Research reveals many are working 55-hour weeks, leading to an increase in early deaths from stroke and heart disease
Findings from the first global analysis of health risks and loss of life associated with long working hours revealed 745,000 people lost their lives as a direct result of working 55 hours or more a week.
The research found that between 2000 – 2016 there was a 29% increase in stroke and heart disease deaths due to long working hours. It’s estimated that this culture of overworking is likely to continue as a direct result of the pandemic.
Notably, heart disease and stroke were the two main conditions of this work-related disease burden and is particularly significant in men, with 72% of deaths occurring among male workers. Other categories affected were middle-aged or older people, and those living in the Western Pacific and South-East Asia who had all worked 55 hour weeks between the ages of 45 and 74 years.
Compared with the health of people capping hours at 35-40 a week, individuals enduring extremely long weeks were estimated to have a 35% higher risk of stroke, and a 17% higher risk of dying from ischemic heart disease.
The research, conducted by the World Health Organization and International Labour Organization established that working long hours, notably 55 plus hours a week, is the largest occupational disease burden.
These findings paint a bleak picture and it is thought that, with the global shift in working from home and an economic downturn as a direct result of the coronavirus pandemic, most individuals have upped their working hours; working longer, harder and in unsuitable conditions that cause further stress on the body and mind. Currently, 9% of the global population work above and beyond their contracted hours.
The pandemic has significantly impacted traditional working patterns, with many companies now blurring the boundaries between work/home life. Staff hitting 55 hours a week are at serious risk to both their physical and mental health and WHO’s General-Director Dr Tedros Adhanom Ghebreyesus, suggests there needs to be a collaborative effort between governments, employers and employees to combat this growing trend.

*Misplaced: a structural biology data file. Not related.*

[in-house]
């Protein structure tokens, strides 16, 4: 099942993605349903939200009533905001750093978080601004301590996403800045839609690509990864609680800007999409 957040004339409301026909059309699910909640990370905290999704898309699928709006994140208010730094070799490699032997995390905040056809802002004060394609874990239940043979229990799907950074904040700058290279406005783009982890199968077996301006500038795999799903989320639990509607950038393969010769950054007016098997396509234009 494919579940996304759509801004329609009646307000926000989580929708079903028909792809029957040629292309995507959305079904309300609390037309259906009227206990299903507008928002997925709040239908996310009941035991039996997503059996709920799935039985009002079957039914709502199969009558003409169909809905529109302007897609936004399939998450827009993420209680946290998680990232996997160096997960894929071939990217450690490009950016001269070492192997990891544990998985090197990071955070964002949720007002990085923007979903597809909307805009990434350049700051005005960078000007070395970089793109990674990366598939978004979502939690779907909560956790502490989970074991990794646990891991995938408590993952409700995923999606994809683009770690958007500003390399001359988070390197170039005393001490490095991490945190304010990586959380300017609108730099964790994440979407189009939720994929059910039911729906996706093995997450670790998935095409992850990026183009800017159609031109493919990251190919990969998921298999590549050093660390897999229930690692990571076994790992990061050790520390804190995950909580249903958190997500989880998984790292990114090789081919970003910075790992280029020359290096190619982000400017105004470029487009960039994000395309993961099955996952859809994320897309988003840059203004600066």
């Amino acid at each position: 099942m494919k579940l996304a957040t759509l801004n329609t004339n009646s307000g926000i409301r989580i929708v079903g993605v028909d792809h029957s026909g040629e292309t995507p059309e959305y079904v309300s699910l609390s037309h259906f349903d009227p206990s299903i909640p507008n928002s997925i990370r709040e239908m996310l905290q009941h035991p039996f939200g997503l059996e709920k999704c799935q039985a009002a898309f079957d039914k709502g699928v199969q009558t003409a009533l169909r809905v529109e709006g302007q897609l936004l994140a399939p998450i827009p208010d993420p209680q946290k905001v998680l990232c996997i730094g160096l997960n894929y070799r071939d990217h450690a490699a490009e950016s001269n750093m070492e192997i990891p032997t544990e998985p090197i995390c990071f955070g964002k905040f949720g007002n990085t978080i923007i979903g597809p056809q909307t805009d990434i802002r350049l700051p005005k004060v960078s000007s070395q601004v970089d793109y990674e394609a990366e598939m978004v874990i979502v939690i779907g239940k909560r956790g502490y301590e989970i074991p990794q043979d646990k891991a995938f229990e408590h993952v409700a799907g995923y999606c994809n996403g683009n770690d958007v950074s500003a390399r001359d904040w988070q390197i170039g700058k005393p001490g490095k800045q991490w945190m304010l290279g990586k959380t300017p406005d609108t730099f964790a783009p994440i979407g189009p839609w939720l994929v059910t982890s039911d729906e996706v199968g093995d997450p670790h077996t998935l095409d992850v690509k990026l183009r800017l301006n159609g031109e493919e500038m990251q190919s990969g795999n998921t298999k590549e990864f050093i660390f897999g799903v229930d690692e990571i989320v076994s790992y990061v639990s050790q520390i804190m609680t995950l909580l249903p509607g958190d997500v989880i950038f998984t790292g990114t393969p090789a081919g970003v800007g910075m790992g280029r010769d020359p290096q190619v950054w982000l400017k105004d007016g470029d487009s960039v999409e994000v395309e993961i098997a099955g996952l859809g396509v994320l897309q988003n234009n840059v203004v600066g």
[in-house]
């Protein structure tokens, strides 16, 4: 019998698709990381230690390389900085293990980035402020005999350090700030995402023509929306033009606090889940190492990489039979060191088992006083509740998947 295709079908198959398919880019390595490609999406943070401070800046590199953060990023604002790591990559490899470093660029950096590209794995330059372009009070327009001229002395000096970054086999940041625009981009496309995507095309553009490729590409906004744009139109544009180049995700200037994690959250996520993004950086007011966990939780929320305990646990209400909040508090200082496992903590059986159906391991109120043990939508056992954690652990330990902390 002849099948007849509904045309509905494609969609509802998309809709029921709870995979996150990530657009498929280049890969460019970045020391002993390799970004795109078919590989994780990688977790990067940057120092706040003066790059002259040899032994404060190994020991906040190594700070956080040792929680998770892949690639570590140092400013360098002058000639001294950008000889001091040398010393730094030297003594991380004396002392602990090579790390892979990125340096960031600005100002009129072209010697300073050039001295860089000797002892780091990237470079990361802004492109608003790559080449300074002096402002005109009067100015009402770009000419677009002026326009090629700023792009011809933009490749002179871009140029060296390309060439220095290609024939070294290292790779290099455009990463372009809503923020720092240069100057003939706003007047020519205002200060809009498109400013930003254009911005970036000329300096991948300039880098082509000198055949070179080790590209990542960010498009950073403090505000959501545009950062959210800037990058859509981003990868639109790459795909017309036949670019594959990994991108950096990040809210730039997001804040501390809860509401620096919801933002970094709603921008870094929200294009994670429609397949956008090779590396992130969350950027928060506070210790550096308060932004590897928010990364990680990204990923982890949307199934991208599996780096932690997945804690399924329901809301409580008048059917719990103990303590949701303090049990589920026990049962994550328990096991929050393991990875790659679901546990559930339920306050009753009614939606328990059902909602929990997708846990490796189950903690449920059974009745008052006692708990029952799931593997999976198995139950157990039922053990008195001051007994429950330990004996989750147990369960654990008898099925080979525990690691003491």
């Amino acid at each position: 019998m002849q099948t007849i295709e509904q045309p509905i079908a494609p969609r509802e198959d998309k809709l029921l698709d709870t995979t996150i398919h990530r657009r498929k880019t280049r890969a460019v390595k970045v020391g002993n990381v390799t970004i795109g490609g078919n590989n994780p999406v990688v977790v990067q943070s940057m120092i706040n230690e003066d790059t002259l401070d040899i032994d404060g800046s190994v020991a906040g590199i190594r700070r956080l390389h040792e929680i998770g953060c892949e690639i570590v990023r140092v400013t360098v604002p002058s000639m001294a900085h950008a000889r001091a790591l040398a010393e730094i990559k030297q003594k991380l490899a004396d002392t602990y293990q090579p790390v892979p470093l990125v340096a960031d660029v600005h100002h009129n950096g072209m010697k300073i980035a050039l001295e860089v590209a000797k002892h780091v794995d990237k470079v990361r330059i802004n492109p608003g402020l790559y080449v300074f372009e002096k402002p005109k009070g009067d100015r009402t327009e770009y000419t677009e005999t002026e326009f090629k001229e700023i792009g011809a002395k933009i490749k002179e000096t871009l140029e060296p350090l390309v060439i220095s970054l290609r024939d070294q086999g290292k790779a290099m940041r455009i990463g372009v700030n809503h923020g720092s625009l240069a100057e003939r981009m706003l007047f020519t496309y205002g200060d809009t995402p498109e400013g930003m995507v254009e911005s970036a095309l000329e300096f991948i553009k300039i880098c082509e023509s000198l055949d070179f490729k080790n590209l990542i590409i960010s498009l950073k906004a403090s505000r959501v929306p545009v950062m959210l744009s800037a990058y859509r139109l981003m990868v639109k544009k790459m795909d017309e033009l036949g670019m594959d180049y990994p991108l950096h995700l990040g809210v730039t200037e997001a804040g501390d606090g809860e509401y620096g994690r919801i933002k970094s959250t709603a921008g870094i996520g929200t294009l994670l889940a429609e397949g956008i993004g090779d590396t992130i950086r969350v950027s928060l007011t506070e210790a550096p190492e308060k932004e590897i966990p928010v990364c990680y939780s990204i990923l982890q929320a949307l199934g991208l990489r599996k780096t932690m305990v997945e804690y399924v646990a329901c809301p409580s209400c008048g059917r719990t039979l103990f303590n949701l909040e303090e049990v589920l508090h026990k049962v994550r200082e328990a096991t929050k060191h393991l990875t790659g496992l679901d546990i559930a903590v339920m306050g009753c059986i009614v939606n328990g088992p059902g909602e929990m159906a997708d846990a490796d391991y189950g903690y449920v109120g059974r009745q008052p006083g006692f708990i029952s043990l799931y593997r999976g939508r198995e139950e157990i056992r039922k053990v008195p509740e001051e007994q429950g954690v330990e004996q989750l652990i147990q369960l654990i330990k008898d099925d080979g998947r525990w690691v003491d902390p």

“The Covid-19 pandemic has significantly changed the way many people work. Teleworking has become the norm in many industries, often blurring the boundaries between home and work. In addition, many businesses have been forced to scale back or shut down operations to save money, and people who are still on the payroll end up working longer hours.
“No job is worth the risk of stroke or heart disease. Governments, employers and workers need to work together to agree on limits to protect the health of workers.”
How to identify unhealthy working habits?
Firstly, it’s important to recognise that your work-life balance scale is off and life coach Chris Cooper notes it’s not just long hours that indicate an imbalance.
“Developing unhealthy eating and drinking habits to cope with stress can creep into your daily routine, when you use sugary foods and alcohol as crutches to help you deal with the long hours you are working.”
He says that pretty soon these habits can turn into unhelpful dependencies such as alcohol dependency. Take a look at Chris’ five signs your work-life scale is off balance.
Working from home
If you have been working from home over the course of the pandemic and you’ve noticed short lunch breaks and longer days at the computer becoming the norm, Fiona Thomas shares how you can make working from home work for you with the help of accredited psychotherapist Paula Coles.
Speaking up about mental health
We’re huge advocates for the power of talking, and sometimes one conversation can change everything. It can be difficult to open up in a professional capacity, but as Happiful writer Kat discovered, talking about your mental health at work can be a tool for positive change.
It’s not just staff and employees who have to make the change here and the WHO is calling for:
- Governmental laws that ban mandatory overtime and ensure maximum limits on working time.
- Collective agreements between employers and workers’ associations for flexi-time and maximum number of working hours.
- Employees to share working hours to ensure that numbers of hours worked do not climb above 55 or more per week.
If you’ve been struggling to establish healthy working habits, it might be helpful to chat with a professional coach who can support you in making positive steps towards a work-life balance. Visit Life Coach Directory to a find professional who’s right for you.